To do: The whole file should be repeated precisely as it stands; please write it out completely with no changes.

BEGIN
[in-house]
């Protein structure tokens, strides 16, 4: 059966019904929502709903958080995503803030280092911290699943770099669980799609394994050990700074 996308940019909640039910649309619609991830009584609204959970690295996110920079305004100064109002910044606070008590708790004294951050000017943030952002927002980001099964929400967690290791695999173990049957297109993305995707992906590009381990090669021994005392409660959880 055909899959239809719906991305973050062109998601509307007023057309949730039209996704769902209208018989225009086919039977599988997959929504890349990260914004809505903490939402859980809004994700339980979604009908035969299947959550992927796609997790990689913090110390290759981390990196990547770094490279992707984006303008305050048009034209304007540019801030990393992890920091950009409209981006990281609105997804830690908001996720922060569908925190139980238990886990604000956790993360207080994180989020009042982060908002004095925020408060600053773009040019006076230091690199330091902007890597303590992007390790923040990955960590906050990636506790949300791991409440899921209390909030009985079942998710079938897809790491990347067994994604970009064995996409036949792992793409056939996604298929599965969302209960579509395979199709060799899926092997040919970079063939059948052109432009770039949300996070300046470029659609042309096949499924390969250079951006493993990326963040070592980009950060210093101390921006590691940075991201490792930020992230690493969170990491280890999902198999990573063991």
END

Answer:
[in-house]
């Protein structure tokens, strides 16, 4: 059966019904929502709903958080995503803030280092911290699943770099669980799609394994050990700074 996308940019909640039910649309619609991830009584609204959970690295996110920079305004100064109002910044606070008590708790004294951050000017943030952002927002980001099964929400967690290791695999173990049957297109993305995707992906590009381990090669021994005392409660959880 055909899959239809719906991305973050062109998601509307007023057309949730039209996704769902209208018989225009086919039977599988997959929504890349990260914004809505903490939402859980809004994700339980979604009908035969299947959550992927796609997790990689913090110390290759981390990196990547770094490279992707984006303008305050048009034209304007540019801030990393992890920091950009409209981006990281609105997804830690908001996720922060569908925190139980238990886990604000956790993360207080994180989020009042982060908002004095925020408060600053773009040019006076230091690199330091902007890597303590992007390790923040990955960590906050990636506790949300791991409440899921209390909030009985079942998710079938897809790491990347067994994604970009064995996409036949792992793409056939996604298929599965969302209960579509395979199709060799899926092997040919970079063939059948052109432009770039949300996070300046470029659609042309096949499924390969250079951006493993990326963040070592980009950060210093101390921006590691940075991201490792930020992230690493969170990491280890999902198999990573063991």